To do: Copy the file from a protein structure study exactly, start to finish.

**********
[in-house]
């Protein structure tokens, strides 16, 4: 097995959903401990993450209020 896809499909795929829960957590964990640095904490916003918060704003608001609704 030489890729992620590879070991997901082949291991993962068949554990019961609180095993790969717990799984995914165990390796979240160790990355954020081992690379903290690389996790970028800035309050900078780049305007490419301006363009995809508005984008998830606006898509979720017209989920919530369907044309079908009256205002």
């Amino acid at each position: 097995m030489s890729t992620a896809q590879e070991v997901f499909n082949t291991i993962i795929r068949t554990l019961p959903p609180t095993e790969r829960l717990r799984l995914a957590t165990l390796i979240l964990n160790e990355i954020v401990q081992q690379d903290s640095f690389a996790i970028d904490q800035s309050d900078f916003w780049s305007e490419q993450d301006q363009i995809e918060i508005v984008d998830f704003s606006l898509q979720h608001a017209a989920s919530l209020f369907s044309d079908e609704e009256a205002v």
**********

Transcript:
[in-house]
């Protein structure tokens, strides 16, 4: 097995959903401990993450209020 896809499909795929829960957590964990640095904490916003918060704003608001609704 030489890729992620590879070991997901082949291991993962068949554990019961609180095993790969717990799984995914165990390796979240160790990355954020081992690379903290690389996790970028800035309050900078780049305007490419301006363009995809508005984008998830606006898509979720017209989920919530369907044309079908009256205002």
């Amino acid at each position: 097995m030489s890729t992620a896809q590879e070991v997901f499909n082949t291991i993962i795929r068949t554990l019961p959903p609180t095993e790969r829960l717990r799984l995914a957590t165990l390796i979240l964990n160790e990355i954020v401990q081992q690379d903290s640095f690389a996790i970028d904490q800035s309050d900078f916003w780049s305007e490419q993450d301006q363009i995809e918060i508005v984008d998830f704003s606006l898509q979720h608001a017209a989920s919530l209020f369907s044309d079908e609704e009256a205002v």